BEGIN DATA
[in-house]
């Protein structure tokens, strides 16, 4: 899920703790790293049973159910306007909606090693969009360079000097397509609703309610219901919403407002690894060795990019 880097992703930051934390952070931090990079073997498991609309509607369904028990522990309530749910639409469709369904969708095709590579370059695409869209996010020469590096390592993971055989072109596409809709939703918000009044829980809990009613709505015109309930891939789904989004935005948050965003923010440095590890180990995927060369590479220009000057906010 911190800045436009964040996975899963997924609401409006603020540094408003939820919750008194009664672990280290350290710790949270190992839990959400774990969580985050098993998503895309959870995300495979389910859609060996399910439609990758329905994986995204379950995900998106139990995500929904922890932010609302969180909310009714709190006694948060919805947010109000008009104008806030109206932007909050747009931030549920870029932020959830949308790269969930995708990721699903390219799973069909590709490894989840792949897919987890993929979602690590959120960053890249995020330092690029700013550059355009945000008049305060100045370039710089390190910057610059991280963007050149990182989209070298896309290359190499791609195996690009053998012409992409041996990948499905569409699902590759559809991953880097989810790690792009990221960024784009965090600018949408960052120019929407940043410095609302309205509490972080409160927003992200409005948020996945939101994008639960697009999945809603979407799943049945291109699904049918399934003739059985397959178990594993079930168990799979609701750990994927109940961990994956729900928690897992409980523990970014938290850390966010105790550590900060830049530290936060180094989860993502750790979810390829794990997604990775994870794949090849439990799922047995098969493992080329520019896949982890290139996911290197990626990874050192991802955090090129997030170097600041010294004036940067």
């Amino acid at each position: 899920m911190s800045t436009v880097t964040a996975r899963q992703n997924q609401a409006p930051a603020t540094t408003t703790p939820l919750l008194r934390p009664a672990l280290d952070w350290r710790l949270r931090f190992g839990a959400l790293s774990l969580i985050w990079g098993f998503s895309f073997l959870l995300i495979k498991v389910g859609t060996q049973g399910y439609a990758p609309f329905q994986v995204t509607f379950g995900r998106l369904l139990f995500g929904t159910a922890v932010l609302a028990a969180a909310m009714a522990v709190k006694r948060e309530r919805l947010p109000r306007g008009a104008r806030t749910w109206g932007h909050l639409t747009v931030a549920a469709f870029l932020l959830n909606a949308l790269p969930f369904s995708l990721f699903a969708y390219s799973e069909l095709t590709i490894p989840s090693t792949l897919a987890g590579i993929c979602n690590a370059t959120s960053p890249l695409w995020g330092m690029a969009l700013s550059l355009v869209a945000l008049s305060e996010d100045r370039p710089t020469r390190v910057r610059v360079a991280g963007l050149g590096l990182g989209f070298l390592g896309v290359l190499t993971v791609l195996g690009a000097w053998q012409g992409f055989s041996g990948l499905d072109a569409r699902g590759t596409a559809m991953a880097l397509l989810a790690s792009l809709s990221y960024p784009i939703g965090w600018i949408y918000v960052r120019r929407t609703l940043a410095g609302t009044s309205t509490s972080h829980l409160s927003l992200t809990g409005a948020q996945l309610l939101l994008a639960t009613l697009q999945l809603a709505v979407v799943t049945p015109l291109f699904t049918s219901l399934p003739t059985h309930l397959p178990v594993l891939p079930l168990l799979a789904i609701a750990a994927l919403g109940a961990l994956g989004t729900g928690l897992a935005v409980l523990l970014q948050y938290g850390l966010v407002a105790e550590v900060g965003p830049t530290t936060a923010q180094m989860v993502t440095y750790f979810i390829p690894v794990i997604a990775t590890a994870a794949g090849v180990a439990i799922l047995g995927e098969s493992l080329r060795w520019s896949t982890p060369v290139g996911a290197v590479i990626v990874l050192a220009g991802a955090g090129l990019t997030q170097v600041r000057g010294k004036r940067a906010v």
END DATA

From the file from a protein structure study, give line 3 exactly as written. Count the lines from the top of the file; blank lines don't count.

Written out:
């Amino acid at each position: 899920m911190s800045t436009v880097t964040a996975r899963q992703n997924q609401a409006p930051a603020t540094t408003t703790p939820l919750l008194r934390p009664a672990l280290d952070w350290r710790l949270r931090f190992g839990a959400l790293s774990l969580i985050w990079g098993f998503s895309f073997l959870l995300i495979k498991v389910g859609t060996q049973g399910y439609a990758p609309f329905q994986v995204t509607f379950g995900r998106l369904l139990f995500g929904t159910a922890v932010l609302a028990a969180a909310m009714a522990v709190k006694r948060e309530r919805l947010p109000r306007g008009a104008r806030t749910w109206g932007h909050l639409t747009v931030a549920a469709f870029l932020l959830n909606a949308l790269p969930f369904s995708l990721f699903a969708y390219s799973e069909l095709t590709i490894p989840s090693t792949l897919a987890g590579i993929c979602n690590a370059t959120s960053p890249l695409w995020g330092m690029a969009l700013s550059l355009v869209a945000l008049s305060e996010d100045r370039p710089t020469r390190v910057r610059v360079a991280g963007l050149g590096l990182g989209f070298l390592g896309v290359l190499t993971v791609l195996g690009a000097w053998q012409g992409f055989s041996g990948l499905d072109a569409r699902g590759t596409a559809m991953a880097l397509l989810a790690s792009l809709s990221y960024p784009i939703g965090w600018i949408y918000v960052r120019r929407t609703l940043a410095g609302t009044s309205t509490s972080h829980l409160s927003l992200t809990g409005a948020q996945l309610l939101l994008a639960t009613l697009q999945l809603a709505v979407v799943t049945p015109l291109f699904t049918s219901l399934p003739t059985h309930l397959p178990v594993l891939p079930l168990l799979a789904i609701a750990a994927l919403g109940a961990l994956g989004t729900g928690l897992a935005v409980l523990l970014q948050y938290g850390l966010v407002a105790e550590v900060g965003p830049t530290t936060a923010q180094m989860v993502t440095y750790f979810i390829p690894v794990i997604a990775t590890a994870a794949g090849v180990a439990i799922l047995g995927e098969s493992l080329r060795w520019s896949t982890p060369v290139g996911a290197v590479i990626v990874l050192a220009g991802a955090g090129l990019t997030q170097v600041r000057g010294k004036r940067a906010v």